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Main Vent Sizing and Placement

Kev3bKev3b Member Posts: 18
Hi all.  Looking for some information on how to properly calculate what main vent would be best for my system. 

I have a one-pipe steam system powered by a Burnham low-pressure boiler.  Last year I replaced all the radiator vents with Ventrite #1 adjustable vents and the main vent with a Gorton #1.  The system is running much better than when we first moved in, but I wasn't sure if I needed more venting.

The boiler sits roughly in the middle of the basement and the main runs down the center of the house, one section towards the front and one section towards the rear.  From there, smaller diameter pipes extend off the main and run parallel towards the sidewalls of the house before bending vertical towards the radiators.  My question is now, when calculating for the main, should those parallel sections of pipe be included?  Also, do you include the vertical length of the pipe to the radiator or is that the responsibility of the radiator vents to vent that portion of pipe?

Also, my main vent sits at the end of the wet return on the elbow before it returns to the boiler.  Should I consider raising it off this elbow? 

Header - 3 ft. of 2 in. pipe

Riser - 2 ft. of 2 in. pipe

Main - 29 ft. of 1 1/2 in. pipe

          - 18 ft. of 2 in. pipe

Return - 18 ft. of 1 in. pipe

Horizontal Extensions off Main Pipe In Basement

Total of 6 ft. of 1 1/4 in. pipe

Total of 62 ft. of 1 in. pipe

Attached are some pictures of the set-up and a diagram of my piping system with pipe sizes and lengths.

Thanks in advance



  • BobCBobC Member Posts: 4,456

    The main vent has to vent the air in the boiler, boiler header, and the steam main. Each radiator vent has to handle the air in the radiator and the piping from where it comes off the steam main.

    You could probably use a second Gorton #1 beside the one you have. The boiler header looks a bit low but if everything is heating up at about the same time your probably ok.

    Smith G8-3 with EZ Gas @ 90,000 BTU, Single pipe steam
    Vaporstat with a 12oz cut-out and 4oz cut-in
    3PSI gauge
  • nicholas bonham-carternicholas bonham-carter Member Posts: 6,540
    edited November 2013

    Don't forget to insulate the header and supplies-even with fiberglass batts if no real pipe insulation is available.

    As you can never have too much main venting, adding a Gorton 2 on the main would be good for steam speed of arrival. A 0-3 psi gauge will tell you when there is enough venting to equal the open hole capacity.--NBC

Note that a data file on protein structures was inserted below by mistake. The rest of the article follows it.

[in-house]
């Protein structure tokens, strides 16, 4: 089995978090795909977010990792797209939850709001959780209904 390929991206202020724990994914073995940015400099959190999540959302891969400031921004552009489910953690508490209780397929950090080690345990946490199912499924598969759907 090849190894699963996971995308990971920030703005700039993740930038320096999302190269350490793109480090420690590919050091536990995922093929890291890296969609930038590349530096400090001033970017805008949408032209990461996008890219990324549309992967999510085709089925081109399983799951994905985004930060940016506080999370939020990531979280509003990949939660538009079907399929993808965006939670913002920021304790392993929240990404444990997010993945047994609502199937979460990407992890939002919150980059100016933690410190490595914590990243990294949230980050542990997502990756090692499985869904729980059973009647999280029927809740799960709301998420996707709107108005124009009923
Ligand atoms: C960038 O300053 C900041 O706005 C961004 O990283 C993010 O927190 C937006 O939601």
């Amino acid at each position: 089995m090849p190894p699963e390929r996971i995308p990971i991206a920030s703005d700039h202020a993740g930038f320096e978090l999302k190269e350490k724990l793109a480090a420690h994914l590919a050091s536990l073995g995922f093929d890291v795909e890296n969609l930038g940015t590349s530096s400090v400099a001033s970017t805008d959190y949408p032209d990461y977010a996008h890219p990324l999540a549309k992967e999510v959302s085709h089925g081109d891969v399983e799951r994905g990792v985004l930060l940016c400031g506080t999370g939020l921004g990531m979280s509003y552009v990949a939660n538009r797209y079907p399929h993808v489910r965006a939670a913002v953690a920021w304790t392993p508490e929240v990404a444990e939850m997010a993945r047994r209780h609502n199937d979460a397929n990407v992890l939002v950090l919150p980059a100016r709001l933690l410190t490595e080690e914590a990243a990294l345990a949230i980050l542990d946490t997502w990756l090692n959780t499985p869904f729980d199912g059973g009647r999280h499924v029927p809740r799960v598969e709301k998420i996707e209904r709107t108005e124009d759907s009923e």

• Kev3bKev3b Member Posts: 18
    Thanks Bob

    Thanks for the response Bob.  Right now, all the rads get heat at relatively the same time, so even distribution hasn't really been a problem.

    I like the idea of adding another Gorton #1 than buying a Gorton #2, since I just purchased the Gorton #1 last year. 

    In regards to the main vent's current location.  Do you think it would be wise to move it up and off the elbow at the end of the return? 
  • Kev3bKev3b Member Posts: 18
    Thanks NBC

    Thanks NBC.  I will look into adding insulation before it starts getting really cold.
  • BobCBobC Member Posts: 4,456
    edited November 2013
    Up and away

    I would put a short nipple where the vent is and then an elbow and a 12" nipple. Run that nipple back along the pipe so it will drain towards the return then add a T, a short nipple, another T, and a plug -  then put a Gorton #1 on top of each T. use whatever size nipple you can to get the vents up away from any water slugs. You can use different size nipples to avoid floor joists.

    The Gorton #2's are great vents but they don't give them away, might as well use what you have.

    Smith G8-3 with EZ Gas @ 90,000 BTU, Single pipe steam
    Vaporstat with a 12oz cut-out and 4oz cut-in
    3PSI gauge
  • Kev3bKev3b Member Posts: 18
    Pipe Calculations

    So I decided it would be well worth my time to purchase the Balancing Steam Systems, Using a Vent Capacity Chart pdf.  From the charts in the pdf I came up with the following calculations.


    23 ft. of 2 in. pipe - 23' x .014 = .406 cu.ft.

    29' ft. of 1 1/2 in. pipe - 29' x .023 = .529 cu.ft.

    Return - 18 ft. of 1 in. pipe - 18' x .005 = .09 cu.ft.

    Total - 1.025 cu.ft.

    Gorton #1 = .330 cu.ft. per min. @ 1 oz. per

                       = .540 cu.ft. per min. @ 2 oz. per

    Based on these calculations I would need either 2 or 3 Gorton #1's.  I'm not sure whether to use the 1 oz. or 2 oz. calculations.  Does anyone have more experience with this?
  • SteamheadSteamhead Member Posts: 11,382
    I'd use the 1-ounce figures

    that will help the steam favor the main vents over the radiator vents.

    This puts you in Gorton #2 territory. Might be best to get the #2 and pass your #1 along to someone else who can use it.
    All Steamed Up, Inc.
    "Reducing our country's energy consumption, one system at a time"
    Steam, Vapor & Hot-Water Heating Specialists
    Oil & Gas Burner Service
    Baltimore, MD (USA) and consulting anywhere.
  • Kev3bKev3b Member Posts: 18
    edited November 2013
    Thanks Steamhead

    My only concern is having enough room for the massive #2.  There isn't too much room between the main and the return.  I'll go to my local supply house tomorrow and price out what I need. 

    The price of the Gorton #1 was pretty reasonable, if I remember correctly. 

    Also, a big thank you to everyone else who responded to this post.
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